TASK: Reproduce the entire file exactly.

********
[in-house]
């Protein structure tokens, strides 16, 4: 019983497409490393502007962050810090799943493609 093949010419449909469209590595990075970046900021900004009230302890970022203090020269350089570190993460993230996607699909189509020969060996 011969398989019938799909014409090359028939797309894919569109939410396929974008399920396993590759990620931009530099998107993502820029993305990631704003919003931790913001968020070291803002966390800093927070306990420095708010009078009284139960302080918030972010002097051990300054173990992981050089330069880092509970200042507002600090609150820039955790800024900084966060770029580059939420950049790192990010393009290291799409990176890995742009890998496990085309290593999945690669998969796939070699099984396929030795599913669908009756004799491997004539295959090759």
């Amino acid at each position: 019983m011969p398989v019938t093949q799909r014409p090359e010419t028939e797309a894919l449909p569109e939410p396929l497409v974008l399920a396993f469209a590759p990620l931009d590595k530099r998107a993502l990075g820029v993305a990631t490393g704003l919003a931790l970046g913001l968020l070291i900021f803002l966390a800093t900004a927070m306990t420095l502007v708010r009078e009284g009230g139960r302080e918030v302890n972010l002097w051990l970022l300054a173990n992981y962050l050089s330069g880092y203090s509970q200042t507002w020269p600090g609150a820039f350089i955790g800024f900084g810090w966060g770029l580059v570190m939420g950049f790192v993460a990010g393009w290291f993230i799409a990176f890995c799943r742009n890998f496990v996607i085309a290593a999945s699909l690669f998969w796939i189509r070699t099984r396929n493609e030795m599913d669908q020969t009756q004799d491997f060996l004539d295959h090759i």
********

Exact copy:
[in-house]
């Protein structure tokens, strides 16, 4: 019983497409490393502007962050810090799943493609 093949010419449909469209590595990075970046900021900004009230302890970022203090020269350089570190993460993230996607699909189509020969060996 011969398989019938799909014409090359028939797309894919569109939410396929974008399920396993590759990620931009530099998107993502820029993305990631704003919003931790913001968020070291803002966390800093927070306990420095708010009078009284139960302080918030972010002097051990300054173990992981050089330069880092509970200042507002600090609150820039955790800024900084966060770029580059939420950049790192990010393009290291799409990176890995742009890998496990085309290593999945690669998969796939070699099984396929030795599913669908009756004799491997004539295959090759």
């Amino acid at each position: 019983m011969p398989v019938t093949q799909r014409p090359e010419t028939e797309a894919l449909p569109e939410p396929l497409v974008l399920a396993f469209a590759p990620l931009d590595k530099r998107a993502l990075g820029v993305a990631t490393g704003l919003a931790l970046g913001l968020l070291i900021f803002l966390a800093t900004a927070m306990t420095l502007v708010r009078e009284g009230g139960r302080e918030v302890n972010l002097w051990l970022l300054a173990n992981y962050l050089s330069g880092y203090s509970q200042t507002w020269p600090g609150a820039f350089i955790g800024f900084g810090w966060g770029l580059v570190m939420g950049f790192v993460a990010g393009w290291f993230i799409a990176f890995c799943r742009n890998f496990v996607i085309a290593a999945s699909l690669f998969w796939i189509r070699t099984r396929n493609e030795m599913d669908q020969t009756q004799d491997f060996l004539d295959h090759i």